So in the end, does it MATTER if our spiritual capacities fail?
Could the servants of Lamoni have collected the flocks if Ammon hadn't been cutting off arms?

Which brings us to Ammon's pov. (Please emphasize the first 20 words.)
2 Nephi 2:8 Wherefore, how great the importance to make these things known unto the inhabitants of the earth, that they may know that there is no flesh that can dwell in the presence of God, save it be through the merits, and mercy, and grace of the Holy Messiah, who layeth down his life according to the flesh, and taketh it again by the power of the Spirit, that he may bring to pass the resurrection of the dead, being the first that should rise.

WHY is Ammon off in the land of the Lamanites, anyway? Why is he there?


Let's return now to the convert of Ammon's that Mormon found most interesting: Lamoni.

He's heard the story, he's got the pile of arms at his feet, he's wondering what the heck is going on and----

I'm changing the subject entirely. Don't raise your hands, but how many of you shut off the water while you're soaping your hands?

Turning it off while brushing my teeth was easy to grasp onto and easy to implement.

Soap on handles, slipperiness, messiness of cleaning, etc.

And what about the lengthy showers I was once known for?

With the recent water restrictions, I began to fear exceedingly, lest I had done wrong in wasting so much water. My conscience pricked me and I now use about three gallons per shower.

Sometimes, we don't listen well to the Light of Christ, or the Holy Ghost. It doesn't occur to us (or we won't LET it occur to us) that taking long showers or not gathering the sheep or killing our servants isn't the best path to take.

Let's look at Lamoni:
18:4-5 --- And now, when the king heard these words, he said unto them: Now I know that it is the Great Spirit; and he has come down at this time to preserve your lives, that I might not slay you as I did your brethren. Now this is the Great Spirit of whom our fathers have spoken. Now this was the tradition of Lamoni, which he had received from his father, that there was a Great Spirit. Notwithstanding they believed in a Great Spirit, they supposed that whatsoever they did was right; nevertheless, Lamoni began to fear exceedingly, with fear lest he had done wrong in slaying his servants;

Plainly, deep inside, Lamoni had always known this was wrong.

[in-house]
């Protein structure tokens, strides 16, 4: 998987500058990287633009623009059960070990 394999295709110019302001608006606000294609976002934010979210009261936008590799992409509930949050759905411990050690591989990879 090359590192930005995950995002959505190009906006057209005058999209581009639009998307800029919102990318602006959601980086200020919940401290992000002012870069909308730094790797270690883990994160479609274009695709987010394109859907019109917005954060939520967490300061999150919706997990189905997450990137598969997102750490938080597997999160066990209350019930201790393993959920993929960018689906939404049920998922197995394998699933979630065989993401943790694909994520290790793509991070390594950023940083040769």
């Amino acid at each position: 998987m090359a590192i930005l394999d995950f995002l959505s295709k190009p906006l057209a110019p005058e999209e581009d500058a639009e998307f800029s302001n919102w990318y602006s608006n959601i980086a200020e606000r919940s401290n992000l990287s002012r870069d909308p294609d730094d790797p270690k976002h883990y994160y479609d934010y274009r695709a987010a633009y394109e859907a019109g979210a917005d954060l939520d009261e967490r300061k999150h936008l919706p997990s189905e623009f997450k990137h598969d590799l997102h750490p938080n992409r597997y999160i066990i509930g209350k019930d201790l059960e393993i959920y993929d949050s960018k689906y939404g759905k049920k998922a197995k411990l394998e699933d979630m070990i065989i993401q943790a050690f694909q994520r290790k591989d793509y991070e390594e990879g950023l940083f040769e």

How often are we the same? How often do we require a big something to get us to make a change we already know needs to be made?

(stories? examples? thoughts?)

this svithe on thmusings
last week's svithe


This svithe is totally gay (or, you know, not)


Two weeks ago in my parents ward, the bishop read the First Presidency's letter on the proposed marriage amendment here in California. The bishop said he would let us know as soon as he knew what we would be asked to do. The speakers touched on the urgency of the issue and its connection to the evil in the world.

Last week the letter was read in our current ward with an introduction from the bishop, in essence, explaining that sometimes callings cause you to do things you really would rather not and we don't always understand why we're asked to do the things we do. Followed by a testimony wondering not about the definition of marriage but why the letter contained so little we-still-love-you.

The stake president bore his testimony later in the meeting and never mentioned the marriage issue, but did say that God loveth his children, a soft reference to the recent pamphlet.

The people most vocally against the amendment keep reminding us how well Prop 22 passed, 61.4%. Personally, I don't think that's a super-mighty showing. Plus, it was eight years ago. A lot has changed in California since 2000. I don't see the amendment passing.

But whether it will or not is a different question than whether or not it should.

The first thing I think of whenever this issue comes up is something Orson Scott Card said at Endercon. He was addressing issue of "Is this bad for children?" and said that heterosexual divorce had damaged more children than homosexual marriage ever would.

But it's not really about children, is it? It's about the morality of homosexuality.

Personally, doubting than many people "choose" to be gay, I find it troubling to call it a moral issue at all. I didn't choose to be white. How can being white be a sin? (Critical Racists take note.) And it also seems to me that by allowing marriage between gays and lesbians, many of the alleged immoral excesses will fall into the same range we see among randy heteros.

Having many gay friends, I have a hard time closing doors on them. Granted, I don't see marriage as a constitutional right (more extraconstitutional--like my right to chew bubblegum--only more impactful on my life and happiness), but I also don't see who it's going to hurt. I'm rather utilitarian in my feelings here. If it doesn't hurt anyone and makes some people happy, why not?